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Smriti , literally "that which is remembered," refers to a body of Hindu texts usually attributed to an author, traditionally written down but constantly revised, in contrast to Śrutis considered authorless, that were transmitted verbally across the generations and fixed. Smriti is a derivative secondary work and is considered less authoritative than Sruti in Hinduism, except in Mimamsa school of Hindu philosophy.

Smriti (Sanskrit: स्मृति, IAST: Smṛti), literally "that which is remembered," refers to a body of Hindu texts usually attributed to an author, traditionally written down but constantly revised, in contrast to Śrutis (the Vedic literature) considered authorless, that were transmitted verbally across the generations and fixed. Smriti is a derivative secondary work and is considered less authoritative than Sruti in Hinduism, except in Mimamsa school of Hindu philosophy.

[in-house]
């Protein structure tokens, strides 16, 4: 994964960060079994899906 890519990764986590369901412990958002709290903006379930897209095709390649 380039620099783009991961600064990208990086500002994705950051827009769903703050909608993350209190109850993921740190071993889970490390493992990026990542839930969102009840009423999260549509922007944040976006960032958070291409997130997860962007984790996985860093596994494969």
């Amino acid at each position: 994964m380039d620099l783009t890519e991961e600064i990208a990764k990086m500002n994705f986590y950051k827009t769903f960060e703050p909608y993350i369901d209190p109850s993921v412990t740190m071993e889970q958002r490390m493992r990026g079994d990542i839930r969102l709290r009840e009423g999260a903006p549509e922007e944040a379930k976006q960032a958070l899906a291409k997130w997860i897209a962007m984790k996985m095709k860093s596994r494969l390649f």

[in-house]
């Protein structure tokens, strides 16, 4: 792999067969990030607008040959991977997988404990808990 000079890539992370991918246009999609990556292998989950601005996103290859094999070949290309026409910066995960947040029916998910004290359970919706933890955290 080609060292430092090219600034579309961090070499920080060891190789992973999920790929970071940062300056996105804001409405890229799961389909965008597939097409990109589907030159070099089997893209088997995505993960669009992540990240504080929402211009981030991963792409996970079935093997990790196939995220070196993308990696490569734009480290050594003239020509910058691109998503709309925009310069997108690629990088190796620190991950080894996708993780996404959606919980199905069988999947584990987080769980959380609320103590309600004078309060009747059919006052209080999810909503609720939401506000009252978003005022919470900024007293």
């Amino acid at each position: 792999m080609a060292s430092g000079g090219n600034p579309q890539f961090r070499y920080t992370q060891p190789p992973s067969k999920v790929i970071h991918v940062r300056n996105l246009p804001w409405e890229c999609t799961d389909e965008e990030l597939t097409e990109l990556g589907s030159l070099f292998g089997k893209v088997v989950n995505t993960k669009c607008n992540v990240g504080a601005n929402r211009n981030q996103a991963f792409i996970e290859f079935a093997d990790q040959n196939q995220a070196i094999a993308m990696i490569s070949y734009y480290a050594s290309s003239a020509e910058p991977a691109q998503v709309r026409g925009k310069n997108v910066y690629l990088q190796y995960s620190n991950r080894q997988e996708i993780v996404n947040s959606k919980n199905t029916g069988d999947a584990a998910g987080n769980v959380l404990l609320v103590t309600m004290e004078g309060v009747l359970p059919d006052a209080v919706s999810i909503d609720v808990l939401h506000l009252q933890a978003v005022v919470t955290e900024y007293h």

The Smrti literature is a corpus of diverse varied texts. This corpus includes, but is not limited to the six Vedāngas (the auxiliary sciences in the Vedas), the epics (the Mahābhārata and Rāmāyana), the Dharmasūtras and Dharmaśāstras (or Smritiśāstras), the Arthasaśāstras, the Purānas, the Kāvya or poetical literature, extensive Bhasyas (reviews and commentaries on Shrutis and non-Shruti texts), and numerous Nibandhas (digests) covering politics, ethics (Nitisastras), culture, arts and society.

Each Smriti text exists in many versions, with many different readings. Smritis were considered fluid and freely rewritten by anyone in ancient and medieval Hindu tradition.